Wilkins, John, A discovery of a new world : or a discourse tending to prove, that 'tis probable there may be another Habitable World in the Moon ; with a discourse concerning the Probability of a Passage thither; unto which is added, a discourse concerning a New Planet, tending to prove, that 'tis probable our earth is one of the Planets

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That the Moon may be a World.
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        <div type="section" level="1" n="35">
          <p>
            <s xml:space="preserve">
              <pb o="68" file="0080" n="80" rhead="That the Moon may be a World."/>
            confuſed Figure, and doth not repreſent any
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            diſtinct Image, ſo that both in reſpect of the
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            matter, and the Form, it may be probable e-
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            nough, that thoſe ſpots and brighter parts may
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            ſhew the diſtinction betwixt the Sea and Land
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            in that other World.</s>
            <s xml:space="preserve"/>
          </p>
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        <div type="section" level="1" n="36">
          <head xml:space="preserve">PROP. VIII.</head>
          <head style="it" xml:space="preserve">The Spots repeſent the Sea, and the brighter parts
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          the Land.</head>
          <p>
            <s xml:space="preserve">WHen I firſt compar'd the Nature of our
              <lb/>
            Earth and Water, with thoſe appearan-
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            ces in the Moon; </s>
            <s xml:space="preserve">I concluded contrary to the
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            Propoſition, that the brighter Parts repreſented
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            the Water, and the Spots the Land; </s>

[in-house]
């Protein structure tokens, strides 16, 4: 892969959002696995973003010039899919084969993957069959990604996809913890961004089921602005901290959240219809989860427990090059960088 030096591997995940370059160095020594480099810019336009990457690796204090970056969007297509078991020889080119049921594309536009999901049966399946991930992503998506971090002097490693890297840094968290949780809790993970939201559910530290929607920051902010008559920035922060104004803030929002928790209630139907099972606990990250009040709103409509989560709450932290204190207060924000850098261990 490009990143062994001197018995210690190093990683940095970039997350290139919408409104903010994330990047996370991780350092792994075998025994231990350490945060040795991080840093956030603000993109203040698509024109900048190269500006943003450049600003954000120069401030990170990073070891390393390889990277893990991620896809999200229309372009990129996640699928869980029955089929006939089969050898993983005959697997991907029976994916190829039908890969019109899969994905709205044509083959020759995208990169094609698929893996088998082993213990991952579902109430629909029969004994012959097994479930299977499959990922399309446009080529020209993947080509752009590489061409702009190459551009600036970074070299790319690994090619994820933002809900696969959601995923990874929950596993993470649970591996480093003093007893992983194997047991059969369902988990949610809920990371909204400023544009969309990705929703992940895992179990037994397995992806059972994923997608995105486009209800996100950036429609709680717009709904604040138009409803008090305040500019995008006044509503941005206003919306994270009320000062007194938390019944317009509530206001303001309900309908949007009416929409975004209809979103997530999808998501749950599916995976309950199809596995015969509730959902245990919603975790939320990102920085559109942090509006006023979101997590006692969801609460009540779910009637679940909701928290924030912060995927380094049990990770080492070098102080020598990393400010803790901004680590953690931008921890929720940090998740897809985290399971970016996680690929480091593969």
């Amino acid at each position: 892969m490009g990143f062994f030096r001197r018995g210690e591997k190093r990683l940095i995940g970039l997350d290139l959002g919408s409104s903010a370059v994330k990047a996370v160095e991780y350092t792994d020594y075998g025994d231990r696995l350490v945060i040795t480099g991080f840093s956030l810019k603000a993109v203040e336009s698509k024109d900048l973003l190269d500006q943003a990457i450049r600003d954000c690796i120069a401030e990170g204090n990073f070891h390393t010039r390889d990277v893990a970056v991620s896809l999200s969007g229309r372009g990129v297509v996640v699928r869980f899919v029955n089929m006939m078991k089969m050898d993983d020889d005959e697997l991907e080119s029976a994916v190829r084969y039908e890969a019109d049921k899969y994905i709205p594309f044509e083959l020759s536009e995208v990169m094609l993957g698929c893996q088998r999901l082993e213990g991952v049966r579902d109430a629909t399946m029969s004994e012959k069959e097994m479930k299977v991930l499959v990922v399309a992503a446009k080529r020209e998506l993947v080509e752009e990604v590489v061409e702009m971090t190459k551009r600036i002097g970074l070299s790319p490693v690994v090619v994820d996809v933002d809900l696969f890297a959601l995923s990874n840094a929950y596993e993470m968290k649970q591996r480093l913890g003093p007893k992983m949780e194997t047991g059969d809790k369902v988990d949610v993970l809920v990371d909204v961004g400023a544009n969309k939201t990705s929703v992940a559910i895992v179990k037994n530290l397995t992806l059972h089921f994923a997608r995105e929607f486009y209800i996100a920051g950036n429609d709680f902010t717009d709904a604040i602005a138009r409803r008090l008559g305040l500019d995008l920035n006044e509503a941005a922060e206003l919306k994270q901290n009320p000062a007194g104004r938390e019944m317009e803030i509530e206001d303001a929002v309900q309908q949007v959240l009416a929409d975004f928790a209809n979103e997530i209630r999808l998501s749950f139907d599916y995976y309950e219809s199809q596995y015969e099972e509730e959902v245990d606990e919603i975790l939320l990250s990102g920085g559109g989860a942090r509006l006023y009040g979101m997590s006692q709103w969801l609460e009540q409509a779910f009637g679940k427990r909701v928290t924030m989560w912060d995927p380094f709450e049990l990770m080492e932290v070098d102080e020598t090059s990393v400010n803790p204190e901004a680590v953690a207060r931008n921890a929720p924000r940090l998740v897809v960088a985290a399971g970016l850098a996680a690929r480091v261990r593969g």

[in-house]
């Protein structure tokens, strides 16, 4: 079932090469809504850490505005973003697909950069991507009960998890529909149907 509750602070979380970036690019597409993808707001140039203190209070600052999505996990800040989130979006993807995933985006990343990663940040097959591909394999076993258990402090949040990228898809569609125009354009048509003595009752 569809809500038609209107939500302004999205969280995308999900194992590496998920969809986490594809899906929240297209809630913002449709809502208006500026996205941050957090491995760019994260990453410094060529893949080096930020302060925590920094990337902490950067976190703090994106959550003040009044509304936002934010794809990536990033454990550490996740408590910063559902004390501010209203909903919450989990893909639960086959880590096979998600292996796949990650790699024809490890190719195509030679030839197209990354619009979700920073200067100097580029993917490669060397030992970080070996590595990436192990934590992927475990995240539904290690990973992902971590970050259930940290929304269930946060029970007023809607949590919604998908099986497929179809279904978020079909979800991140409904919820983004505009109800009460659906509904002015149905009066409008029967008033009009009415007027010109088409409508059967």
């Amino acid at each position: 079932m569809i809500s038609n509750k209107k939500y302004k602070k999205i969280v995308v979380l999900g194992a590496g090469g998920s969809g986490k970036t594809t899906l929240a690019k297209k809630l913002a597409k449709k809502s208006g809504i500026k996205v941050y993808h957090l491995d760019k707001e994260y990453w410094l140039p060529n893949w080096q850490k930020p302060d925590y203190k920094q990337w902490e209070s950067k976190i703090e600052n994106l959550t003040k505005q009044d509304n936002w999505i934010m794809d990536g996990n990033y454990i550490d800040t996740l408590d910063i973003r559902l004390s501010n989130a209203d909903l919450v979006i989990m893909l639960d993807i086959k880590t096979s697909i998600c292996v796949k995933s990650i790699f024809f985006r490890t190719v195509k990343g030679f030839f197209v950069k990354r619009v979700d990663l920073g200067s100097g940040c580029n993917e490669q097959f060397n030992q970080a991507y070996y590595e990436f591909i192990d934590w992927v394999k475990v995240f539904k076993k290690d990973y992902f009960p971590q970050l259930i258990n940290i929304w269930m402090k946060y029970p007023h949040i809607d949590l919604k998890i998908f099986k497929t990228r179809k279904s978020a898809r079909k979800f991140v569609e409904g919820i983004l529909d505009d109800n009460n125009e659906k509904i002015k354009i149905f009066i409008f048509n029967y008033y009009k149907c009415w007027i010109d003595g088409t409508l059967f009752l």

<s xml:space="preserve">of this
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            Opinion likewiſe was Keplar at the firſt. </s>
            <s xml:space="preserve">But
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            my ſecond Thoughts, and the reading of others,
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              <anchor type="note" xlink:label="note-0080-01a" xlink:href="note-0080-01"/>
            have now convinced me (as after he was) of
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            the Truth of that Propoſition which I have
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            now ſet down. </s>
            <s xml:space="preserve">Before I come to the Confir-
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            mation of it, I ſhall mention thoſe Scruples,
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            which at firſt made me doubt the Truth of this
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            Opinion.</s>
            <s xml:space="preserve"/>
          </p>
          <div type="float" level="2" n="1">
            <note position="left" xlink:label="note-0080-01" xlink:href="note-0080-01a" xml:space="preserve">Opt. Aſtro.
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            c. 6. num. 9.
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            Diſſert.
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            cum nuncio
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            Gal.</note>
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          <p>
            <s xml:space="preserve">1. </s>
            <s xml:space="preserve">It may be Objected, ’tis Probable, if there
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            be any ſuch Sea and Land as ours, that it bears
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            ſome Proportion and Similitude with ours, but
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            now this Propoſition takes away all Likeneſs
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            betwixt them. </s>
            <s xml:space="preserve">For whereas the Superficies of
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            our Earth is but the Third part of the whole
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            Surface in the Globe. </s>
            <s xml:space="preserve">Two Parts being over-
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              <anchor type="note" xlink:label="note-0080-02a" xlink:href="note-0080-02"/>
            ſpread with the Water (as Scaliger Obſerves)
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            yet here, according to this Opinion, the Sea
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            ſhould be leſs than the Land, ſince there is not</s>
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